Another emerging area is oversight. Like all Congressional committees, Ways & Means monitors the subjects on which it legislates. During last year’s congressional campaign, critics and rival Alex Morse pummeled Neal for not using his committee to hold Donald Trump to account.
Neal disputed the assertion, citing hearings and statements regarding that administration. Still, there has been a discernable spurt of oversight hearings since New Jersey congressman Bill Pascrell began chairing the subcommittee.
Some of this is coincidence. Pascrell’s predecessor, the late civil rights legend John Lewis, was battling cancer during much of the last Congress. Yet, since his appointment in September, Pascrell has held hearings ranging from the Trump administration’s attempts to sabotage Obamacare to tax fairness.
“He sees a broad agenda for tax equity,” Neal said of Pascrell. “He called me right away when he said, let’s see what we can do to get the tax season extended.” Earlier this year, Pascrell and Neal called for Biden’s Treasury department to extend the tax-filing deadline like last year. The IRS gave filers another month.
“That’s part of oversight responsibilities,” Neal added.
As he has observed before, Neal said congresses serve with presidents, not under them. The implication being Democratic presidents should not expect an absence of scrutiny from a Democratic Congress. Indeed, Ways & Means has been monitoring complaints under the USMCA, which replaced NAFTA.
Violations of our trade agreements must be swiftly addressed to protect American workers. Our statement below: pic.twitter.com/umxO1SQKkE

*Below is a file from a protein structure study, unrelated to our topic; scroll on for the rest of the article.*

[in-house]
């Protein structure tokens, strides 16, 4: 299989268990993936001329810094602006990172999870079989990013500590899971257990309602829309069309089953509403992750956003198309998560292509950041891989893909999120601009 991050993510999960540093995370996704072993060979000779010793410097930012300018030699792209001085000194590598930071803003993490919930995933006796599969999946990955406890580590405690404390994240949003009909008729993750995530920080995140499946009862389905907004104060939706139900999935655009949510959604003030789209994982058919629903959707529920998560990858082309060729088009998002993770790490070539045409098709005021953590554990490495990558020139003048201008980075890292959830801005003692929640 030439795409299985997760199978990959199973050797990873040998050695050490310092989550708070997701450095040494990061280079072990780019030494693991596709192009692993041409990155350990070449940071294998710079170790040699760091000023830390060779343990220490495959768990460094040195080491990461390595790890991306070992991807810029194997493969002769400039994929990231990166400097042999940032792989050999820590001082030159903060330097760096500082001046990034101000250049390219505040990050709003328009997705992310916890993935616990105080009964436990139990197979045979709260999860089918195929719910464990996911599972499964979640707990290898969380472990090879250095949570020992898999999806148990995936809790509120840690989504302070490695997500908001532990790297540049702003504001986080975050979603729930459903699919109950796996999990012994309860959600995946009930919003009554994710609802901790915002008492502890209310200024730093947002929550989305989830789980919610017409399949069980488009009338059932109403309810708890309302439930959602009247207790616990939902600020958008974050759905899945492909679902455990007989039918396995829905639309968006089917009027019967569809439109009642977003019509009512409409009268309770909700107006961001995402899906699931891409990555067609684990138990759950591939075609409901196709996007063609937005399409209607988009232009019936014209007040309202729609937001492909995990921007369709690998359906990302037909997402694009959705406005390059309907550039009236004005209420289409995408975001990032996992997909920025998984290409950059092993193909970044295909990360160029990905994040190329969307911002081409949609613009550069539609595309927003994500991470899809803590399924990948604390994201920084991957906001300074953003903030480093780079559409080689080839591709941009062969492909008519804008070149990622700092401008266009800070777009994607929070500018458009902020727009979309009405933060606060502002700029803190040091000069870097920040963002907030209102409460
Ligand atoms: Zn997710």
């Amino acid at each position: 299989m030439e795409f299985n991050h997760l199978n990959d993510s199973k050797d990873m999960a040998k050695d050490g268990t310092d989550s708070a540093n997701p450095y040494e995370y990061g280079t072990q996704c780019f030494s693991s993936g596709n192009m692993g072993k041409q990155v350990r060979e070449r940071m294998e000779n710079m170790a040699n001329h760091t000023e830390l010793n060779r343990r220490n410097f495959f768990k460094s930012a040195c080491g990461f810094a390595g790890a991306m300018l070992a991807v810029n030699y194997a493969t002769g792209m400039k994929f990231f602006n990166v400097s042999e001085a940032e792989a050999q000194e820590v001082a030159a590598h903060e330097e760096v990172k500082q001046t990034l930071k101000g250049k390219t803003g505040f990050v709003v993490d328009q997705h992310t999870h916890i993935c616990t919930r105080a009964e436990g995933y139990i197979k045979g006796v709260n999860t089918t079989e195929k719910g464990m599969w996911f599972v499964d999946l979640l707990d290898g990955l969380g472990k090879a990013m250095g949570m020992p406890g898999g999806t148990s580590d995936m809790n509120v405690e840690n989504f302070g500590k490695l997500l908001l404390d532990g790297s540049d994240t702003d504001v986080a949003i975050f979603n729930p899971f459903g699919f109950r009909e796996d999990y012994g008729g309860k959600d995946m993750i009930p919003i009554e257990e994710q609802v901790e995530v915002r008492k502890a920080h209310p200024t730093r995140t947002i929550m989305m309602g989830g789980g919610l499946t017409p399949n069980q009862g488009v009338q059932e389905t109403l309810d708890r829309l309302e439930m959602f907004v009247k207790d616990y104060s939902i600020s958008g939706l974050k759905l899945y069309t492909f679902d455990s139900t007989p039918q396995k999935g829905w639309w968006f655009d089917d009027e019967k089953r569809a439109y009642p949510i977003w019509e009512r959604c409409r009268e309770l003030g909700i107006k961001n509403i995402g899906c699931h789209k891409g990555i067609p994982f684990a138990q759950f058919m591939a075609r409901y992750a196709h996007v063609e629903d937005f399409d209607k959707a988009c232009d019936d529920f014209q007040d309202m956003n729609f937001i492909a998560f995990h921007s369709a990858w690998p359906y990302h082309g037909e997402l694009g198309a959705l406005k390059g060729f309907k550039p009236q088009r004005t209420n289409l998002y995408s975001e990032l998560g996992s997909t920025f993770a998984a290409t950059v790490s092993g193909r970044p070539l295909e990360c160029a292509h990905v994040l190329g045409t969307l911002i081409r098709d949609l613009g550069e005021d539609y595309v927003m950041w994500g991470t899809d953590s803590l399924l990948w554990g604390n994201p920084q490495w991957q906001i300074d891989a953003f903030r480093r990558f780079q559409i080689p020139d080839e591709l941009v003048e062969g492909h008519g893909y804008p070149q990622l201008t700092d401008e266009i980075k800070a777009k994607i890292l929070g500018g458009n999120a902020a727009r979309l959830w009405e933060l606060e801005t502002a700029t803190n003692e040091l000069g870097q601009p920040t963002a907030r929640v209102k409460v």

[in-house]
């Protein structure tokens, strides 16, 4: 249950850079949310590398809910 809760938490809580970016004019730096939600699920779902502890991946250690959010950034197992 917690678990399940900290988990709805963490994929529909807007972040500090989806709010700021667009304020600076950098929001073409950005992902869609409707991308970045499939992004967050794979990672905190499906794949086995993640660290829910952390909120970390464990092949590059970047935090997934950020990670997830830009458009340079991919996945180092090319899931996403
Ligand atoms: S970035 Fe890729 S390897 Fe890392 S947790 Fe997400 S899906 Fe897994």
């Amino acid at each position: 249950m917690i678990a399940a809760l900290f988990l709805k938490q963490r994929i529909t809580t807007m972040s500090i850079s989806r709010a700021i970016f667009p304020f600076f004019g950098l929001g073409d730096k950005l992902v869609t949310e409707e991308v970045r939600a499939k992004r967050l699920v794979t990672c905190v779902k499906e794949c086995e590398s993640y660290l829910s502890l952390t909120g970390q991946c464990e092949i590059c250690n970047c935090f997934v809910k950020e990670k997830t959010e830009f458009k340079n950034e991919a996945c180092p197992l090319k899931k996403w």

— Rep. Dan Kildee (@RepDanKildee) May 12, 2021
Unlike last Congress, Neal’s party also controls the Senate. That means Neal’s counterpart across the Capitol, the Senate Finance Chair, is Democrat Ron Wyden of Oregon. While the Venn diagram of Finance and Ways & Means jurisdiction does not overlap perfectly, they share very similar responsibilities.
Massachusetts’s senior Senator, Elizabeth Warren, is a new Finance Committee member. In a statement to WMP&I, she said the ARP delivered historic relief “in no small part” due to Neal. She did not cite specific issues on the Finance Committee she hope would cross the agendas at Ways & Means, but was optimistic about the work ahead.
“We stand on the threshold of making big, systemic changes that could cut childhood poverty dramatically and change the lives of generations of children and working families in Western Mass and across the country,” she said. “I know [Neal]’s up to the challenge, and I look forward to working with him to fundamentally change our economy so we can live up to our responsibilities to all of our families.”
A spokesperson for Wyden referred WMP&I to a list of his priorities. Like Neal, Wyden is eyeing reform to energy taxes and international taxation. However, Wyden is also looking at how his committee can encourage manufacturing and women and minority-owned enterprises.
After Neal spoke with WMP&I, Wyden unveiled a proposal to update unemployment insurance both programmatically and technologically. A Finance Committee release says the plan would help states update UI systems, which heaved amid last year’s pandemic-induced layoffs.
The plan also seeks to bring some standardization to unemployment benefits. Many states cap maximum benefits at uselessly low levels or peter out after only three months. Wyden’s bill would raise the cap and set all benefits to a minimum of 26 weeks.
Neal’s office did not comment on Wyden’s proposal. However, he has spoken positively about technological upgrades and greater uniformity among benefits nationwide.
“We share a lot of the same views on a lot of matters and we would have differences of opinion on others,” Neal said of Wyden, who has been the top Democrat on Finance since 2014. “But the relationship has always been very sound.”